The Washington Post

A surprising salad that keeps the summer vibes going

- G. Daniela Galarza

I love restaurant­s. I love the way they can transport you to a different place or make you feel like a different person. I love the way a dish that sounds simple on the menu can surprise. It was just this sort of dish that inspired today’s recipe, for a tuna, celery and white bean salad.

Around six years ago, I was at

Una Pizza Napoletana in Lower Manhattan. The menu has since changed drasticall­y, but there used to be a small selection of starters as options to nibble on while you waited for your pizza. My memory is hazy, but I remember thinking I would be nonplussed by the dish called “tuna, celery, capers.” Maybe I imagined a raw tuna preparatio­n or a mayonnaise­based tuna salad. Maybe I was too excited for the pizza. But when a small plate with thick shards of oil-slicked tuna, crisp celery, chubby white beans and tiny capers appeared, I was pleasantly surprised.

I smelled the lemon first, and it cleared the way for the meatier flavors of the beans and tuna. The celery served as a refreshing intermedia­ry, and parsley added a peppery, verdant backnote.

The main ingredient here is pricier than your average canned tuna. It’s olive-oil-packed tuna, which often comes from Italy or Spain and can cost $5 to $10 per can or jar. But by investing in the tuna, you’ll save on extravirgi­n olive oil, because you’ll use the oil in the can to help dress the salad.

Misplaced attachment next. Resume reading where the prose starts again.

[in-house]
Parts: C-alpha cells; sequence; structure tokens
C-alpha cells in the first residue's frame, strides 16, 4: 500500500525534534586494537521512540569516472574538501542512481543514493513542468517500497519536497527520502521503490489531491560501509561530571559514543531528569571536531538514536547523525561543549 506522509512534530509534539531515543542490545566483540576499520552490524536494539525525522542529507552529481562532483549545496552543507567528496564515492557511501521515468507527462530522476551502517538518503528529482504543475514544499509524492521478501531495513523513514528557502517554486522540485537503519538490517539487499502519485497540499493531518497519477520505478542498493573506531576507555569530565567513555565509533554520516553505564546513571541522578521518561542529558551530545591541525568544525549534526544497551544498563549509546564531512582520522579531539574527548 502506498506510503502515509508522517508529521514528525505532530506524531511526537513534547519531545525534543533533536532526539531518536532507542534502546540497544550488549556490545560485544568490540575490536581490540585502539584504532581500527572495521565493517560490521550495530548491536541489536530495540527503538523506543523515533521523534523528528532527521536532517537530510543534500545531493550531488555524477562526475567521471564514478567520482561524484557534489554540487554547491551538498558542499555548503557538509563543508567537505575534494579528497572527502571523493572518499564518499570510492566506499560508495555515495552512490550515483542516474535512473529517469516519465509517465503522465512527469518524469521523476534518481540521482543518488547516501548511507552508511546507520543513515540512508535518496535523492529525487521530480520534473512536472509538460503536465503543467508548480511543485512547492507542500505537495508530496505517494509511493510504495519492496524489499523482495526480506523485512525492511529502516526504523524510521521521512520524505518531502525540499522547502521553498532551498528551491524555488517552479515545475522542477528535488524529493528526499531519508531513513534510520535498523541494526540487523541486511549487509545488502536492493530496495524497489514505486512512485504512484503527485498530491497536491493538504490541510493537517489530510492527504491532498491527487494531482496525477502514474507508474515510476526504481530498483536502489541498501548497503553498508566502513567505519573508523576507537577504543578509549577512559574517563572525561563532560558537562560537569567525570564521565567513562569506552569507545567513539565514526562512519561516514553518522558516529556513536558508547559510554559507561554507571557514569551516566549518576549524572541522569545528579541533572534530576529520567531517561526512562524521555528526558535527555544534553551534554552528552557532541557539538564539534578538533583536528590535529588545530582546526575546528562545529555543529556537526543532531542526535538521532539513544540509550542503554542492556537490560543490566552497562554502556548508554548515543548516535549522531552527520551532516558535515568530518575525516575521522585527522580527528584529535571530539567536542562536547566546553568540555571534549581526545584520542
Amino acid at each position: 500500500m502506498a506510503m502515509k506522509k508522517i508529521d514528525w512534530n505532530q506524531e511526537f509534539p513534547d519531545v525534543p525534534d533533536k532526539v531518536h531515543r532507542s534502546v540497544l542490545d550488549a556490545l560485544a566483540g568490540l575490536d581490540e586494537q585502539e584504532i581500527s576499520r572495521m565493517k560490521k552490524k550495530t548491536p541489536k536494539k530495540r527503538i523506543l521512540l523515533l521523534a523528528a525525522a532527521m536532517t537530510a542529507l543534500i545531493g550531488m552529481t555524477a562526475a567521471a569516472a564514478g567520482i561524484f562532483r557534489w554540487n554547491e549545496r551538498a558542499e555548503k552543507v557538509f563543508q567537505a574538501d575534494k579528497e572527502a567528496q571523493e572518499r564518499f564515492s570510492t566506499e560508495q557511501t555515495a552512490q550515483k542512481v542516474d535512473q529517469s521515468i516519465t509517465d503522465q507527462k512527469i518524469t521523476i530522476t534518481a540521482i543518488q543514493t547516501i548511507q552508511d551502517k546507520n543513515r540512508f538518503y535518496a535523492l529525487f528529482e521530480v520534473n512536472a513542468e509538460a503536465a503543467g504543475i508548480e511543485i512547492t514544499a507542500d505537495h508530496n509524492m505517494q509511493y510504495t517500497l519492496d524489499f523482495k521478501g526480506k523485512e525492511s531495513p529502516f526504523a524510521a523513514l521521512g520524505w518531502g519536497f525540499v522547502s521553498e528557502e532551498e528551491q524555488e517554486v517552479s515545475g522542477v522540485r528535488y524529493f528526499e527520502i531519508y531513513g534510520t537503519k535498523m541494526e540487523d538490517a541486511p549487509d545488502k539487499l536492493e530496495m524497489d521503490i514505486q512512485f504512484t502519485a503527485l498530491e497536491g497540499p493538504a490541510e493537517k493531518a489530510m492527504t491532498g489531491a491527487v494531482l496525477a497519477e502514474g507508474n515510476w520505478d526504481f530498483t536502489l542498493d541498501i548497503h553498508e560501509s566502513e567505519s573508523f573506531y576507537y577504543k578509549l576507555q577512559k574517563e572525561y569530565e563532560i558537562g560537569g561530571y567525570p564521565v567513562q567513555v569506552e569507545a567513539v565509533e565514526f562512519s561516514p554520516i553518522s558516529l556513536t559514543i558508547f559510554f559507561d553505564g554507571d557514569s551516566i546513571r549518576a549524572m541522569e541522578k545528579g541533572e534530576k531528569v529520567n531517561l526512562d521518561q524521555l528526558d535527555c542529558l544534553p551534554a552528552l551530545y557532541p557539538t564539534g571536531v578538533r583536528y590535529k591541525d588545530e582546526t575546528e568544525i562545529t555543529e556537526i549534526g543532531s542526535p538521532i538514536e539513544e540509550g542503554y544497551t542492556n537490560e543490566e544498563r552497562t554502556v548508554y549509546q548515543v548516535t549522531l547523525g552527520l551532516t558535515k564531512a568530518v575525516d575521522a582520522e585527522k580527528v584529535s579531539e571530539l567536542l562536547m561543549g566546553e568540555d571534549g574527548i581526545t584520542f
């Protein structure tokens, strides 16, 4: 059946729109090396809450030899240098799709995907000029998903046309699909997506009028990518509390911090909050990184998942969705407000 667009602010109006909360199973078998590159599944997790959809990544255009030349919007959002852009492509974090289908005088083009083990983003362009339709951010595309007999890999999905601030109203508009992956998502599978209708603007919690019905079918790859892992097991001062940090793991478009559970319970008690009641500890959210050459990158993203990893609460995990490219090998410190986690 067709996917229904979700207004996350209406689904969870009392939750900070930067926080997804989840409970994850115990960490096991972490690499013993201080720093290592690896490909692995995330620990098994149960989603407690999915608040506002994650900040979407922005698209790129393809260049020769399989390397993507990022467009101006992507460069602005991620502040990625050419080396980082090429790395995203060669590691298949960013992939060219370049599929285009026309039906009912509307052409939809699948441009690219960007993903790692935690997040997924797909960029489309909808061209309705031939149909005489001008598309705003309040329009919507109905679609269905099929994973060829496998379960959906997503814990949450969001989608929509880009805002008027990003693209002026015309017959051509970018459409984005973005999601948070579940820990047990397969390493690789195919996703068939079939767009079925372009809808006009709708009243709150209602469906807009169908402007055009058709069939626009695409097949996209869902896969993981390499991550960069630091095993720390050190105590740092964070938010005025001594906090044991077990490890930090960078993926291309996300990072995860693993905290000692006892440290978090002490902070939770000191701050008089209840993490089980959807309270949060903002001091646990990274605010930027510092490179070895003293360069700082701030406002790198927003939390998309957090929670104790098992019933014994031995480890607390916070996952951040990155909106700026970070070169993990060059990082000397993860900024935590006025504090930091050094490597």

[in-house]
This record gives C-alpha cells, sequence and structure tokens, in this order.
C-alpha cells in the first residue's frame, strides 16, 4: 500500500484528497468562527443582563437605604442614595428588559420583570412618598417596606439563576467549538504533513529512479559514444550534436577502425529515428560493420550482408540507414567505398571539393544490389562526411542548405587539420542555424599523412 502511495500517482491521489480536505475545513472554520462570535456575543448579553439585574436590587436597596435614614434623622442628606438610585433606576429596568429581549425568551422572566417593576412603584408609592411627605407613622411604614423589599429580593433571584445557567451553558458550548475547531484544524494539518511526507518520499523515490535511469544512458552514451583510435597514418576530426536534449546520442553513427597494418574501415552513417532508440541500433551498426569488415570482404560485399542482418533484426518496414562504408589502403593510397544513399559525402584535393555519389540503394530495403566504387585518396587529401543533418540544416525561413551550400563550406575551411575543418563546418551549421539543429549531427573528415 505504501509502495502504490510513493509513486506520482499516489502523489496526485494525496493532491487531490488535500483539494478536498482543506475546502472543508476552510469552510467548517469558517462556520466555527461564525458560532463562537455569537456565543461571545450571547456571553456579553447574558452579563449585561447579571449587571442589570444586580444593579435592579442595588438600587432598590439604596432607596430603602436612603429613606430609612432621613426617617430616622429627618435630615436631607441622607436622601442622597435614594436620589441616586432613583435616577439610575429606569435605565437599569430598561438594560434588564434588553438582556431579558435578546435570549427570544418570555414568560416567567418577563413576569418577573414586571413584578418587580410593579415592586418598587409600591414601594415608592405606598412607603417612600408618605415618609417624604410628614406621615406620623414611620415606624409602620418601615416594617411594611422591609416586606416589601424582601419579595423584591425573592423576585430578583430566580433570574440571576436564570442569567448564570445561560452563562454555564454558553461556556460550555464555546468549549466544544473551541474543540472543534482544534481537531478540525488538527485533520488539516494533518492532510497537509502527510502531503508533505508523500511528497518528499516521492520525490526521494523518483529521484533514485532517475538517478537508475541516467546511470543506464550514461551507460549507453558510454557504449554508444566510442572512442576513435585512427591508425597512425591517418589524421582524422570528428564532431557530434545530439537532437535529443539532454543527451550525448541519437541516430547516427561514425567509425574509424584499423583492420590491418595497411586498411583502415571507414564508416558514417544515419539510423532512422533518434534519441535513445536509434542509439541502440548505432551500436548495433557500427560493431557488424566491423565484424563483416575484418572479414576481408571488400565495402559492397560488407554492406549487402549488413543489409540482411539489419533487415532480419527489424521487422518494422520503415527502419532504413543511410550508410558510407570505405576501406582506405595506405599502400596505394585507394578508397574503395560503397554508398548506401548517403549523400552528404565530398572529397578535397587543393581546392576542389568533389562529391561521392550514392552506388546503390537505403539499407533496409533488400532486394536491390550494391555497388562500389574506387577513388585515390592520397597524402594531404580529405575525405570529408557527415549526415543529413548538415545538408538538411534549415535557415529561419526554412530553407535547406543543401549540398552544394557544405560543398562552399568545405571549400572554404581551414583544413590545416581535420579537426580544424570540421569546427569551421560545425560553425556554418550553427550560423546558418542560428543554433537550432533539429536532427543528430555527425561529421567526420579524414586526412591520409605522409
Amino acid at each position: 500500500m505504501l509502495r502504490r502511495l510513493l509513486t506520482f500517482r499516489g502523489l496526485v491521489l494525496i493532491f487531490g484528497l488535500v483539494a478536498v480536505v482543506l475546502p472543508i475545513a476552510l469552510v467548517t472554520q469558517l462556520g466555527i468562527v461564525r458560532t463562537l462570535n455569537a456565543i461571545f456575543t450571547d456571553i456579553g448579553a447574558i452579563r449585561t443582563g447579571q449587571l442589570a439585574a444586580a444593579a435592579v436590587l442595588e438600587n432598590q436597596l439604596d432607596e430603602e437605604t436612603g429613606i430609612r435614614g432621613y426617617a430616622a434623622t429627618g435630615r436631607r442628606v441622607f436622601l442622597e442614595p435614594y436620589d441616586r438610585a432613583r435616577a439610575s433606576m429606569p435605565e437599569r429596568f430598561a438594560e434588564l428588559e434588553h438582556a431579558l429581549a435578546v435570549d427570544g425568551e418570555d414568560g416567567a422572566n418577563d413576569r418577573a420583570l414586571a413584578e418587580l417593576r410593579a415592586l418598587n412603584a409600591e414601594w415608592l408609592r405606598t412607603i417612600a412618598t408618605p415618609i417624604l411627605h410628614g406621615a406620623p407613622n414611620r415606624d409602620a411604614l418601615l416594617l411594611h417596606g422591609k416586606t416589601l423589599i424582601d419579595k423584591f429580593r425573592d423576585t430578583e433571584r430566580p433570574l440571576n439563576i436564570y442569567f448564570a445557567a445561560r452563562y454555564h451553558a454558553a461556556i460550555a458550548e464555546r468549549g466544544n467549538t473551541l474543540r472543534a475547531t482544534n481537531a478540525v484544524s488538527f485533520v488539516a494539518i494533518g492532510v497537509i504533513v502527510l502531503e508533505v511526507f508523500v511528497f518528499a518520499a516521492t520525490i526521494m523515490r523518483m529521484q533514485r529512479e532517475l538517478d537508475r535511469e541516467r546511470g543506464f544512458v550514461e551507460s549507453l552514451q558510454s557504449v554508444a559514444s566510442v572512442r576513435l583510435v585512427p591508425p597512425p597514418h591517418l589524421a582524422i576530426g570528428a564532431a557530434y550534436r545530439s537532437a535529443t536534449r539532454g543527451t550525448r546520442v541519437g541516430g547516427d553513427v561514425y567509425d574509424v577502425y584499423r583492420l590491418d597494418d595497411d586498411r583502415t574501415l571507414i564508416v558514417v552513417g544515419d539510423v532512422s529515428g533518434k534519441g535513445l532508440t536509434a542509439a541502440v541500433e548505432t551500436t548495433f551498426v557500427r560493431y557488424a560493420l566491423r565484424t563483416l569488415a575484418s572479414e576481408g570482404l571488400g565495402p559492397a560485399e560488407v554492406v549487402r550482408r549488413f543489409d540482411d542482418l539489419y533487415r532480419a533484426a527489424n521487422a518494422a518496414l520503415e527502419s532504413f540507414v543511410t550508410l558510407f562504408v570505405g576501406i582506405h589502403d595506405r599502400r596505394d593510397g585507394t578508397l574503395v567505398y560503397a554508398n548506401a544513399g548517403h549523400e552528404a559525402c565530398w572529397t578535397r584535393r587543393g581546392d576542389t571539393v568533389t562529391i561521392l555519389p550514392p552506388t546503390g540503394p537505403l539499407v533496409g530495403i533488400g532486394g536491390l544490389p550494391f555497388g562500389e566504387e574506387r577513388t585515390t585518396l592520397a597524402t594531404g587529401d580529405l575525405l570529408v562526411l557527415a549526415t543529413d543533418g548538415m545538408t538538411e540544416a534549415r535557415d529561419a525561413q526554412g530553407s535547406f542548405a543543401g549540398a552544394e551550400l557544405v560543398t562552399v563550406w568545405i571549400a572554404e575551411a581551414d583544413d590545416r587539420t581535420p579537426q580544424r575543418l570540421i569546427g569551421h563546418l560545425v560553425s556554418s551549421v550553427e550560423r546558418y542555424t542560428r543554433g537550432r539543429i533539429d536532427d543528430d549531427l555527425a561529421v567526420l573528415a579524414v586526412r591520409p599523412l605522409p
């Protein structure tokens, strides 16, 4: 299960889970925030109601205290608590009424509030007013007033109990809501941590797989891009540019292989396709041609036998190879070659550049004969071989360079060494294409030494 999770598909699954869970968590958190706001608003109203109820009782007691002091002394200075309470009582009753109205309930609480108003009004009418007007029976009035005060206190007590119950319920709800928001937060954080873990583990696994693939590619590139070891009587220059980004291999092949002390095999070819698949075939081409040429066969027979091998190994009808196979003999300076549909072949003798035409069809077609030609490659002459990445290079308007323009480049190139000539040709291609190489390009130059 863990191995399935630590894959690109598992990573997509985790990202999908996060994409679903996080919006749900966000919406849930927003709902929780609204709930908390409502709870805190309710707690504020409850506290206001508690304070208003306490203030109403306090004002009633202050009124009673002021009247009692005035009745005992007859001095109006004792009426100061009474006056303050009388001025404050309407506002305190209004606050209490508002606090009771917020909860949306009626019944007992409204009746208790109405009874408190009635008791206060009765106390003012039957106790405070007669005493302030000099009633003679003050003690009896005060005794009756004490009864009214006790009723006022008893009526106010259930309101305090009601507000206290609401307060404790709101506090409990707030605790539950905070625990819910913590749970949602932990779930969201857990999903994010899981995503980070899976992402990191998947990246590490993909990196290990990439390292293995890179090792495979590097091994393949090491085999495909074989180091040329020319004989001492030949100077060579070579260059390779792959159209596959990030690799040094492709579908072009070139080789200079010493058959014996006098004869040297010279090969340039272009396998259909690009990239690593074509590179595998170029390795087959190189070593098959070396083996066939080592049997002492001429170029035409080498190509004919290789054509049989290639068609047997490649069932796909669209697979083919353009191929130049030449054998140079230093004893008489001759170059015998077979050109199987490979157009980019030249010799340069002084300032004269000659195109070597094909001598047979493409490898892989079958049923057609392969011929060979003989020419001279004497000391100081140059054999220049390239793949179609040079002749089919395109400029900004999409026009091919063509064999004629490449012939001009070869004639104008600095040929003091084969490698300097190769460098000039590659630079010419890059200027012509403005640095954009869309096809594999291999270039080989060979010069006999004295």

Celery, white beans, capers, lemons and parsley are all relatively inexpensiv­e, but together they turn the tuna into something special. There are an endless number of additions you could make, too: Consider adding halved green olives, pickled peppers, diced cucumber or quartered cherry tomatoes. Add a hint of sweetness with some chopped raisins and skip the lemon juice in favor of a splash of sherry vinegar.

I like to eat this salad in a bowl with a fork, but it’s also great on crusty bread, over a pile of crisp leafy greens, or tossed with cooked farro, orzo or quinoa. Serve it with a glass of albariño or crisp kombucha and set the table with the nice napkins. It may be September, but this salad captures the feel of an endless summer.

This is from our Eat Voraciousl­y newsletter, which delivers a quick dinner recipe four days a week, Monday through Thursday. Sign up at­er.

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 ?? REY LOPEZ FOR THE Washington POST; Food STYLING by Lisa CHERKASKY FOR THE Washington POST ??

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